…excluding illegal immigrants from worker’s compensation coverage could create a financial incentive for employers to keep hiring illegal immigrants.

When injured, are these undocumented workers eligible for worker’s compensation? Some harshly argue that these workers should receive no benefits, as they are not working legally in the country. However, one of the underlying pillars of worker’s compensation is that the expense of workplace injuries (covered by insurance) should be placed on the employers who profit from the workers’ labors. Additionally, excluding illegal immigrants from worker’s compensation coverage could create a financial incentive for employers to keep hiring illegal immigrants—a practice that is against federal law.

The worker’s compensation laws in our country do not have a definitive answer to this question—though the trend is toward coverage of undocumented workers. Many states do Continue reading

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Four Things You Should Know About Carpal Tunnel Syndrome

Today’s post comes from guest author Rod Rehm from Rehm, Bennett & Moore.

Carpal Tunnel Syndrome, also known as CTS, is an uncomfortable and often painful wrist disorder. It is a common injury that can be caused by workplace stress. Here are four things you should know about Carpal Tunnel Syndrome.

  1. Carpal Tunnel Syndrome is caused by repeated stress.
    Carpal Tunnel Syndrome is a Repetitive Stress Injury (RST). It occurs when the same action is repeated many times. When wrists are strained over and over again by actions like typing, the tendons in the wrist can become enlarged. Then the tendons can compress a nerve that runs through a passage in the wrist called the “carpal tunnel.”
  2. Even if your wrists don’t hurt badly, you could still have CTS.
    There are a whole range of symptoms associated with CTS, not just pain. Symptoms of CTS can include numbness or tingling pain in the hand, wrist, and forearm, impaired or lost nerve function, reduced muscle control, and reduced grip strength.
  3. You can receive workers’ compensation for CTS.
    According to Nebraska and Iowa law, workers can receive workers’ compensation from the onset of Carpal Tunnel Syndrome. This compensation includes 100% of all medical expenses that are reasonable and necessary to treat CTS, including both inpatient and outpatient care and prescriptions.
  4. You may be entitled to compensation for permanent damage due to CTS.
    If you experience Continue reading
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Consider These Car Accident Tips to Avoid Missteps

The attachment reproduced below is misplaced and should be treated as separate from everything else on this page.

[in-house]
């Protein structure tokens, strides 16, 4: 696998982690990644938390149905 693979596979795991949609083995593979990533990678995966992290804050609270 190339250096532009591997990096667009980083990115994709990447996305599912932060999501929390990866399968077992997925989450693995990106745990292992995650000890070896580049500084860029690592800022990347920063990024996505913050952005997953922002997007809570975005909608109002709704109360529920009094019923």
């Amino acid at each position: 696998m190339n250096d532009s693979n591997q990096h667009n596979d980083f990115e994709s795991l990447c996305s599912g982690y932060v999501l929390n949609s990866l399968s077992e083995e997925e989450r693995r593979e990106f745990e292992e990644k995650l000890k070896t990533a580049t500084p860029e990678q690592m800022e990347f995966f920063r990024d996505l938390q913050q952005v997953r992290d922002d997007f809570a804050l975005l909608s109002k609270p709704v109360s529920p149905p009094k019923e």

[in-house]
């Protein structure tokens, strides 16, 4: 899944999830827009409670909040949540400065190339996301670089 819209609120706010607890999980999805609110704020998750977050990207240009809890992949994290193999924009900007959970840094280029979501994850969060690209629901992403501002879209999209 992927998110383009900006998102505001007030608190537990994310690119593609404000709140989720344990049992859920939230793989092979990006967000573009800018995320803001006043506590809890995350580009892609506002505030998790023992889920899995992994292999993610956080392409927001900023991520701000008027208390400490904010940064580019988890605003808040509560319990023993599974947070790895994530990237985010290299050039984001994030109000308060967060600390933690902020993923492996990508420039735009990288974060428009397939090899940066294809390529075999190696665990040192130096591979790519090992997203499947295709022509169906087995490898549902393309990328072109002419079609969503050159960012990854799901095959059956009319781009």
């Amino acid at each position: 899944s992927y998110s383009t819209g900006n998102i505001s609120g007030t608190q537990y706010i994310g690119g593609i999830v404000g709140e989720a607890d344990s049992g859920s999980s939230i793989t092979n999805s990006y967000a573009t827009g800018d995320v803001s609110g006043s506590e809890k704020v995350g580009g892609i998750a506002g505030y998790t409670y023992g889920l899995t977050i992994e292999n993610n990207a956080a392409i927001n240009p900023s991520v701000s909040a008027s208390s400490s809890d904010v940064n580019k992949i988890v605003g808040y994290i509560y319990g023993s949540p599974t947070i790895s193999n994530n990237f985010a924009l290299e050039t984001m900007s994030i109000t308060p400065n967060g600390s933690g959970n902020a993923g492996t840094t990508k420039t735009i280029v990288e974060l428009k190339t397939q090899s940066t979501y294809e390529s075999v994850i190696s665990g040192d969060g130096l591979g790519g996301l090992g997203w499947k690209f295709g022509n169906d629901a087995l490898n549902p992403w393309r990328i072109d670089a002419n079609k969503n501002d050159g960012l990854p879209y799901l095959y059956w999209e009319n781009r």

Today’s post comes from guest author Brody Ockander from Rehm, Bennett & Moore.

No one ever intentionally plans to get in a car accident or get hurt at work. But unfortunately bad things sometimes happen in life. And a person’s response to those situations can sometimes affect what happens from a legal perspective. Also remember that if you travel as part of your job, or if traveling is your job, like in the case of truck drivers, vehicle accidents are often covered under workers’ compensation. Here are some recommended tips to avoid potential legal pitfalls later.

What to do when you’ve been in a car accident:

  1. Call the police (or 911 if necessary).
  2. Exchange information with the other driver (name, contact info, driver’s license number, license plate, auto insurance).
  3. Obtain witnesses: Get names and contact info for any witnesses even if the police have already spoken to that person. If possible, obtain written statements from willing witnesses.
  4. Gather evidence: Take pictures or videos of the accident scene, the damage to all vehicles, and any noticeable injuries.
  5. Write notes of the date, time, location, weather, how the accident happened, and any other details that you can remember (speed, traffic signals, turn signals, headlights, brake lights, cell phone usage, etc.).
  6. Go to your doctor: make sure to tell your doctor how you were injured, and be sure to discuss all injuries, even ones that seem insignificant at that time.
  7. Contact your insurance company, and report the accident. Your auto insurance will likely pay for at least some of your medical bills.
  8. Do not give a recorded statement without contacting a lawyer.

You should talk to a lawyer when you’ve been in a car accident IF:

  1. You don’t know what kind of compensation/money you are entitled to
  2. The insurance company is asking you for a recorded statement
  3. The insurance company denies your claim
  4. There is a question of which driver is at fault
  5. The police report is incomplete or inaccurate
  6. The other driver does not have insurance or does not have enough insurance coverage
  7. You have unpaid medical bills
  8. You have permanent disability or constant pain
  9. There are complicated legal or medical issues